Higher education in America is no small expense. In fact, the dollar amount on a post-secondary education is high enough to dissuade thousands of people from enrolling. In many cases, however, the actual value of continuing an education far outweighs the initial costs to get the degree. To answer the question of whether college debt is worth it, look at the true impact your education will have on the rest of your life.
College Degrees and Employment/Income Rates
According to a study by the New York Fed, college graduates are less likely to end up unemployed than those without a higher education degree. Researchers also found a significant wage advantage college grads have over those with only a high school diploma. It turns out a college degree can translate into earning 80% more than those without an undergraduate degree. Looking at income levels at various stages of employment, these statistics hold steady – people with college degrees enjoy earnings premiums compared to those without degrees.
Overall, statistics show college grads aged 22 to 26 have incomes about 83% higher than people who began their careers early with just a high school diploma. College graduates even make more than workers with significant experience and time in their fields. A study from Georgetown University found recent college graduates make about $1,000 more per year on average ($37,000) than experienced workers ages 35 to 54 with only high school diplomas. This puts to rest the argument that work experience is the equivalent of a college degree.
Graduate school pushes the numbers in college graduates’ favor even more – on average, earning a post-graduate degree leads to earnings between 92% and 229% more than people without a college degree. Earnings comparisons depend on the industry, although numbers are higher across the board. For example, those who major in the arts or social work earn about 29% more than non-degreed peers, while those who major in engineering earn 138% more.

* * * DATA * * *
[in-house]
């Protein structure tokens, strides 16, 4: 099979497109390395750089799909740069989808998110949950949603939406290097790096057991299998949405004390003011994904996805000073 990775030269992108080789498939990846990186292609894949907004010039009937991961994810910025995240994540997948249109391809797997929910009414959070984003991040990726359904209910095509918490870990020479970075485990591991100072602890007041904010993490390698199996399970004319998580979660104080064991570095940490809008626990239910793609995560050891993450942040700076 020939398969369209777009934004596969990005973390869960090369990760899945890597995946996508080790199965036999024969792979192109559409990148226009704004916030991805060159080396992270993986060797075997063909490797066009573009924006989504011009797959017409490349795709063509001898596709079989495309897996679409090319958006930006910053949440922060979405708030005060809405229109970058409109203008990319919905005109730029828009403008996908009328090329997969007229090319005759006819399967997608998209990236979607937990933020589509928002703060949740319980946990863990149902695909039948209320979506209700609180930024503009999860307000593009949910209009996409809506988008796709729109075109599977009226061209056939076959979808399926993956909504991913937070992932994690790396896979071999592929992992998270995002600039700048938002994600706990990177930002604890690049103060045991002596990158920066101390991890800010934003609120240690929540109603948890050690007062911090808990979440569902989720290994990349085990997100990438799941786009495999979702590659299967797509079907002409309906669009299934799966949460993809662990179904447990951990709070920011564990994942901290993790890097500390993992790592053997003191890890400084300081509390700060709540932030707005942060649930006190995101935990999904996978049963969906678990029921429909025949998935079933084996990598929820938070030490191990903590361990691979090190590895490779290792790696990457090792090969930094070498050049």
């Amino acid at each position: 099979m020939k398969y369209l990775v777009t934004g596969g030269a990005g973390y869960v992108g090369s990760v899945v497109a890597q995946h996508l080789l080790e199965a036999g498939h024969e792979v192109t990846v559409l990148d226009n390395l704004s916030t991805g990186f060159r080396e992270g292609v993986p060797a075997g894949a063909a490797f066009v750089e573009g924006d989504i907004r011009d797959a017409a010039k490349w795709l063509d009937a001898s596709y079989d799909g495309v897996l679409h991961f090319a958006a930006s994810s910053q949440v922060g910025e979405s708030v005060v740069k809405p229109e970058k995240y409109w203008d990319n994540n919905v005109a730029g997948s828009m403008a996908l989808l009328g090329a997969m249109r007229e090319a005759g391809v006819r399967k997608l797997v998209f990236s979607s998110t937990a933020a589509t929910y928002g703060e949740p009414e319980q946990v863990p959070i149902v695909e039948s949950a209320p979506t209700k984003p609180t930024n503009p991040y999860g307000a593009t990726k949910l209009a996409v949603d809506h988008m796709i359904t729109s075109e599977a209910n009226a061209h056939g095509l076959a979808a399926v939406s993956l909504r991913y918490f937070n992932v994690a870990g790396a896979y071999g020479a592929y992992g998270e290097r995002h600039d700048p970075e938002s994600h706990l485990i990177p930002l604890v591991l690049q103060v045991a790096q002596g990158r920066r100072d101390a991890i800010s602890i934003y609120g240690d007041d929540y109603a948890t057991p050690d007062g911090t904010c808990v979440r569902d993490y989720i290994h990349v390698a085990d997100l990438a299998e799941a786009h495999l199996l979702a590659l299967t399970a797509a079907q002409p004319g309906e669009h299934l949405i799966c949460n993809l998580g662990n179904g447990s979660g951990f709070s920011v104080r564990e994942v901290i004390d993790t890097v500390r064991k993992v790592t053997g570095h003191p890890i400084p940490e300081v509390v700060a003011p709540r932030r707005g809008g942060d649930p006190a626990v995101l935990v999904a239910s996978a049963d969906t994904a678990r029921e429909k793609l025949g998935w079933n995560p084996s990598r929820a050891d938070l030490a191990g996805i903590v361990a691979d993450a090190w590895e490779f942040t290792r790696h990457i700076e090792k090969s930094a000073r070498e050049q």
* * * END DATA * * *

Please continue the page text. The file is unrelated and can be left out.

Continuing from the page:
College Debt vs. Increased Earnings
There is no arguing that people who earn college degrees are more likely to find gainful employment and earn more money than peers with only high school diplomas. However, the question of whether college is worth it comes down to comparing debt with the money you will potentially earn in your career. Data from the College Board reports the average four-year degree at a public college leaves the graduate around $25,600 in debt. Private colleges increase this number to $31,200 – not to mention the additional interest loans accumulate over time.
While these numbers seem high, they should not dissuade you from pursuing a college degree. When you break down your debt vs. likely earnings throughout your career, you will see the cost to attend college is well worth the investment. Here’s a look at the numbers:
- College graduate income premiums equal about $10,000 more per year compared to earnings of those without degrees.
- Multiply this by a career that lasts the average of 45 years, and you have $450,000.
- $450,000 far overshadows the $25,600 to $31,200 you may spend on higher education.
The long-term economic outcomes for a college degree are promising. However, many people looking into enrolling in college can’t get past the immediate burden of student-loan debts and the low wages typical of a person starting out in his or her career. A misguided understanding of the rewards of a college education in the long run can lead to thousands of people limiting their career prospects. This is why it’s important to work with a college debt and benefits advisor when considering enrollment. College Benefits Research Group can help you compare college debt with the potential financial outcomes in your future.
Learn more about college debt vs. the value of a degree:
http://libertystreeteconomics.newyorkfed.org/2015/02/the_student_loan-landscape.html – .VOYcC2R4r5K